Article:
Posts tagged ‘blue cheese’

August 18th, 2011

Do people eat sandwiches for dinner?

Just like my husband thought he knew all there was to know about Japan from listening to the lyrics to “Mr. Roboto,” much of my knowledge of everyday America too, came from pop-culture.  To be more specific, sitcoms.  If Everybody Loves Raymond is a true representation of America (and if it isn’t, my world is shattered), Americans like to eat sandwiches for dinner.  In Japan, this is unheard of, and as such, I was shocked when Debra offered to make Ray a turkey sandwich.  I thought, a sandwich is something you’d drop into your kid’s school lunchbox, not something you’d feed to your husband as a reward for a long day at work.  To make matters worse, if you’ve watched the show, you’d know that Debra isn’t exactly skilled when it comes to food preparation.  Are average Americans happy when their evening meal consists of two pieces of white bread wrapped around a few slices of supermarket turkey?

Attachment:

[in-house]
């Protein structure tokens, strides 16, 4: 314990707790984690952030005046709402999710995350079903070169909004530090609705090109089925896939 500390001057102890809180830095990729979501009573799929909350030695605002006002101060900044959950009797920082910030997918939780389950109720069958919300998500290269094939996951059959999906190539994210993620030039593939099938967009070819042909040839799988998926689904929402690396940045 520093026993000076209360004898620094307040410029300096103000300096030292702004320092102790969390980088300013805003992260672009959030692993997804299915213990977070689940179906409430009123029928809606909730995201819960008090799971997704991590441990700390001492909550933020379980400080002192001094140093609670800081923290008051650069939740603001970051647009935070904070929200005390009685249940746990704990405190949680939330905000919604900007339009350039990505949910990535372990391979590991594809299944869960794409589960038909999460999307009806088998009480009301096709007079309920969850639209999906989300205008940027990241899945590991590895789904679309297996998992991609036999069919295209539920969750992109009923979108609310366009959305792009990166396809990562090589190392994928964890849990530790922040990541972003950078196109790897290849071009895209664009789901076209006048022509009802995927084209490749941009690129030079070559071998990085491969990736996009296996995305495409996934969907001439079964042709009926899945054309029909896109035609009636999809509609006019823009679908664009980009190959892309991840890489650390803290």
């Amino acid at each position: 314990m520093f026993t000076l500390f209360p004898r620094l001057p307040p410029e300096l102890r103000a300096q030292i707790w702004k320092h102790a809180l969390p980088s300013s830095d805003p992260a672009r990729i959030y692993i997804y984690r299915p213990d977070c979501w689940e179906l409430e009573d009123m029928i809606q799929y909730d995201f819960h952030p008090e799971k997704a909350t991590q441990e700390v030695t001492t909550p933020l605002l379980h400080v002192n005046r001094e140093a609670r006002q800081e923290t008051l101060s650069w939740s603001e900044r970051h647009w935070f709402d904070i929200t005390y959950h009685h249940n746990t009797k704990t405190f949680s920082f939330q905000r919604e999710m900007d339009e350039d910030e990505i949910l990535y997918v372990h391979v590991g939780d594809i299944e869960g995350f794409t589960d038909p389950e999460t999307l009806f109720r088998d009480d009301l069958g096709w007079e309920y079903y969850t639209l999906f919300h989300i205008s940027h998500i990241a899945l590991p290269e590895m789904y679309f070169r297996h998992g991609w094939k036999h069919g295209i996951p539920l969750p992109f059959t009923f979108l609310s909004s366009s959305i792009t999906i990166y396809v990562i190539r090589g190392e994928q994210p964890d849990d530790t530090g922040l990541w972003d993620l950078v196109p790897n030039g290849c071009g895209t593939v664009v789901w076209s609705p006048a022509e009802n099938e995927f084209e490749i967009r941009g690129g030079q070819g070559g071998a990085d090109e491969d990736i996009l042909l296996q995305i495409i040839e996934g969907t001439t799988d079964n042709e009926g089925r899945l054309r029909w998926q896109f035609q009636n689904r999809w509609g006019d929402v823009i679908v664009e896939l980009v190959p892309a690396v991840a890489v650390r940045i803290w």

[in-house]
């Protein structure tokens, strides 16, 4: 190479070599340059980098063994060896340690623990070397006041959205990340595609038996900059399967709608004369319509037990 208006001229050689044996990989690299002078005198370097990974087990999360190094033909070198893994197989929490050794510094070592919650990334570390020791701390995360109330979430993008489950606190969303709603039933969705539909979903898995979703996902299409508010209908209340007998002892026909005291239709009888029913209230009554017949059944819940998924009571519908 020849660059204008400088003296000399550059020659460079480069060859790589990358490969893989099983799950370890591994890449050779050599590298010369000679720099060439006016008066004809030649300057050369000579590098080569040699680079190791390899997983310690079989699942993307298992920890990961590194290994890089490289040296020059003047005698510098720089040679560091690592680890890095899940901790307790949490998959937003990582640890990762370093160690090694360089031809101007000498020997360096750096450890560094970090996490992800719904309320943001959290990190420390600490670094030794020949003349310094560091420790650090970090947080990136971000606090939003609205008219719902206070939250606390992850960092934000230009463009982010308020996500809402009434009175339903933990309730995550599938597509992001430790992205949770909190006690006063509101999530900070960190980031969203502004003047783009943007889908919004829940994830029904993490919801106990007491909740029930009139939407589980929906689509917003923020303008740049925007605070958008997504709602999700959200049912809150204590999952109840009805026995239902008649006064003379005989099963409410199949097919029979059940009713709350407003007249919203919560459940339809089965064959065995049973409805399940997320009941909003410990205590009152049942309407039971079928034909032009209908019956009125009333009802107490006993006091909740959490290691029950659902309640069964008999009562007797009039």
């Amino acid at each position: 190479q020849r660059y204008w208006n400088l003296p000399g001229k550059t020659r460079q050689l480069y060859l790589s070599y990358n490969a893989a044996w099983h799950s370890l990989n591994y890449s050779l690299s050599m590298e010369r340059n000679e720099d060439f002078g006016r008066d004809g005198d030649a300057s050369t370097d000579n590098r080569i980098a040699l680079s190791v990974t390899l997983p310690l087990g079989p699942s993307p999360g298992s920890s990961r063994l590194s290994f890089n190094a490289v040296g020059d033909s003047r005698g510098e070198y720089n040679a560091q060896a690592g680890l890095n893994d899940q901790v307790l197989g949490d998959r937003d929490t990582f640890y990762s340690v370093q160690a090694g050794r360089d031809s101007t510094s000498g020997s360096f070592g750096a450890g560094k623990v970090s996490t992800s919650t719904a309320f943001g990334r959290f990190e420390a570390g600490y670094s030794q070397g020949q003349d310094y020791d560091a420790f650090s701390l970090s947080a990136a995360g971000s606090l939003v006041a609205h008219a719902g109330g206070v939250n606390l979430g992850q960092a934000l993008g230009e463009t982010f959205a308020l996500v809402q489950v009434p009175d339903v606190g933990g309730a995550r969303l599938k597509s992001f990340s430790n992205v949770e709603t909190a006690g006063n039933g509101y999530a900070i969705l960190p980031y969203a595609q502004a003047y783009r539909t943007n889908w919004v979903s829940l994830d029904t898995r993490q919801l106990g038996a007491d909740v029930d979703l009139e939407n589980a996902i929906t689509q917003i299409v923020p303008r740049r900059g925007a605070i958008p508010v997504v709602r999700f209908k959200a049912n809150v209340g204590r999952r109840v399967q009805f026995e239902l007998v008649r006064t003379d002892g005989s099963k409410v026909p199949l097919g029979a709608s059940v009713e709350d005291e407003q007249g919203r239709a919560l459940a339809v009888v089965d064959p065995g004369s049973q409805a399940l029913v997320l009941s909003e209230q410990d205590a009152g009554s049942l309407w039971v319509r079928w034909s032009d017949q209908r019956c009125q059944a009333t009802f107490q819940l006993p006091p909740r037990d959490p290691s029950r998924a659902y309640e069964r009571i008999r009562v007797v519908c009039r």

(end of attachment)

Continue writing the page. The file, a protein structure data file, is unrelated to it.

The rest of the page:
To find out, I asked the first average American I could find…my husband.  His answer was an ambivalent, “Yes and No,” as he went on to explain that yes, Americans might eat a sandwich for dinner, but the sandwich should be a little better than the lousy turkey sandwich described above; maybe something from Subway, perhaps. Subway?  Can’t we do better than that?

Japanese people (or maybe just me) show love, care and appreciation through cooking. By that logic, if someone made me a boring turkey sandwich, I’d eat it, but deep down, I’d feel unappreciated.  Even if you’re not blessed with a culinary instinct, it’s important to make some effort when cooking for someone you love.  Even my husband, whose specialties include eggs over easy and frozen burritos, once made me quesadillas for dinner.  While his dish would most likely have led to his elimination on Top Chef, I still enjoyed every bite. More than just melted cheese in between tortillas, it was made with love, care and enthusiasm.  Sorry Debra!